Beyond public policy, the financial world has introduced several innovations that encourage the financing of energy transition projects. Today, socially responsible investment that includes a set of environmental, social and good governance (ESG) criteria represents 60% of the financial assets managed in Europe, and 30% worldwide. This information can help people choose the companies to invest in. [2] Similarly, the extra-financial rating agencies which have emerged do not directly evaluate a company’s economic performance, but they look specifically at their environmental, social and governance policies. [3] In addition, green bonds, loans made on stock markets to finance projects promoting the ecological transition, are growing steadily with over 120 billion dollars of bonds issued in 2017, as against 90 billion in 2016.

‘Carbon risk’ is also slowly being included in the financial assessment of assets. Stock market shares (assets) of companies that produce fossil fuels involve a carbon risk, for example, because they are likely to suddenly lose a large amount of their value in the energy transition process as a result of changing regulations and new environmental restrictions. Asset managers hence tend increasingly to ‘limit the carbon risk in portfolios’ and ‘grasp low carbon transition opportunities’ (p. 111) by decreasing their investment in companies that are high emitters and by financing ‘green’ companies.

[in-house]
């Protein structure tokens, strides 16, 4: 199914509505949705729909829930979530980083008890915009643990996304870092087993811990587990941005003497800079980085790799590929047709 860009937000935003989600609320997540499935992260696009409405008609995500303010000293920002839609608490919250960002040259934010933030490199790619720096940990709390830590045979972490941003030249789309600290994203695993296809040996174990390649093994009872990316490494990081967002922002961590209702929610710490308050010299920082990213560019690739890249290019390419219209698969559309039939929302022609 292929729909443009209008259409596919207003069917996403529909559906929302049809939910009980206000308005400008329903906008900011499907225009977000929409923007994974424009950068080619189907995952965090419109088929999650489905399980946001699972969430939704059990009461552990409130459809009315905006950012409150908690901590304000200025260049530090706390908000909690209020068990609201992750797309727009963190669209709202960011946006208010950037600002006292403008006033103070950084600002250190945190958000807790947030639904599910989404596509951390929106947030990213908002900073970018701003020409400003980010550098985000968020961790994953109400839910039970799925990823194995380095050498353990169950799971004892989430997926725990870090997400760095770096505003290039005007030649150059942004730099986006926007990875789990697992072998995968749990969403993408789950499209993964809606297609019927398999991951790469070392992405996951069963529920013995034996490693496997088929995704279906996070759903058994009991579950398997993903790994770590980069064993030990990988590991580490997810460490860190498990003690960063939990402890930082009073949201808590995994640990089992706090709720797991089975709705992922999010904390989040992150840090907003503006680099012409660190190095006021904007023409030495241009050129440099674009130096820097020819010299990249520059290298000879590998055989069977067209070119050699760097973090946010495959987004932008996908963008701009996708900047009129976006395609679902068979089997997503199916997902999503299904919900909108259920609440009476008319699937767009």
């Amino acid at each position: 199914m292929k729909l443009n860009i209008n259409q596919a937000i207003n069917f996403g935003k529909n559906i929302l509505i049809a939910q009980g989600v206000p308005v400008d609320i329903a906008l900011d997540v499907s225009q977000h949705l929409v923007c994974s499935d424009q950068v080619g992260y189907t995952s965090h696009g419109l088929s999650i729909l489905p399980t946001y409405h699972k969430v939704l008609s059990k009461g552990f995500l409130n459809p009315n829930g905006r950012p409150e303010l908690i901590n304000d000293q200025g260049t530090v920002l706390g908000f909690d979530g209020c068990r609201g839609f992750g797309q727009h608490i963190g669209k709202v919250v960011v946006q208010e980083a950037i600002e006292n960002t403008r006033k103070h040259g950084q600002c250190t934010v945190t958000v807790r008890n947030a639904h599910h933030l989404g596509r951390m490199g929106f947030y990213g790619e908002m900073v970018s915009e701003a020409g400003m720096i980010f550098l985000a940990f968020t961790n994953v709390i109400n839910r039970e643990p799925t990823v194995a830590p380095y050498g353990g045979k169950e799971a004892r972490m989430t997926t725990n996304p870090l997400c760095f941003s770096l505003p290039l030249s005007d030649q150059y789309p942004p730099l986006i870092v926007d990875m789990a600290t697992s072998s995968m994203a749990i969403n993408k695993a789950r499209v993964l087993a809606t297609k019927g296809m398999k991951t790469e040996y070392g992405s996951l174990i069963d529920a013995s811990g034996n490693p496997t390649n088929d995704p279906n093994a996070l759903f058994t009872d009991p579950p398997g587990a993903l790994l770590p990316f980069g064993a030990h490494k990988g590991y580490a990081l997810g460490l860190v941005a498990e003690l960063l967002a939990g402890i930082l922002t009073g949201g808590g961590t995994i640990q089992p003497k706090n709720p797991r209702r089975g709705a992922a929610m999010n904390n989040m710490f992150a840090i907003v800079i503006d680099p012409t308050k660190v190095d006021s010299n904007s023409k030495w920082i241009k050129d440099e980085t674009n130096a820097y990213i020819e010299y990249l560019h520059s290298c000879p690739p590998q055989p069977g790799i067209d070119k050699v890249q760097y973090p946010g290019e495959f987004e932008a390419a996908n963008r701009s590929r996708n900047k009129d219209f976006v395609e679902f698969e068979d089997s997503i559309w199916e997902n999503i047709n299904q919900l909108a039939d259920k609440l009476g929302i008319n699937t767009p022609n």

The innovations affect all types of financing methods related to the environment. Banks offer ‘green loans’ to fund the renovation of housing for example; similarly, insurance companies offer green insurance products, with premiums calculated on the basis of the greenhouse gases emitted by the insured. Car insurance companies offer ‘pay as you go/drive’ schemes that charge the client according to the distance he or she drives.

Here again, the authors emphasise the need to develop these innovations and types of financing that still represent low volumes, by encouraging banks and investors to increase their inclusion of climate risk, by standardising green products or by developing securitization to refinance the risks taken (transfer of certain risks by an entity to a third party to allow the entity to reduce its own risk levels). They also suggest reducing the cost of information on company greenhouse gas emissions, or providing public authority support in the form of guarantees, for example, and positive regulations. All these proposals have the same aim: to reduce the cost of capital for green investments, which is still too high.

Time Marches on

What direction will climate finance take in the coming years? Some declarations mentioned by the authors seem encouraging: the COP 21 agreements in Paris; the involvement of banking supervisors like Mark Carney and the financial stability advisory board; the French law on energy transition; the creation of a working group to improve the information related to climate disclosed by companies, like greenhouse gas emissions.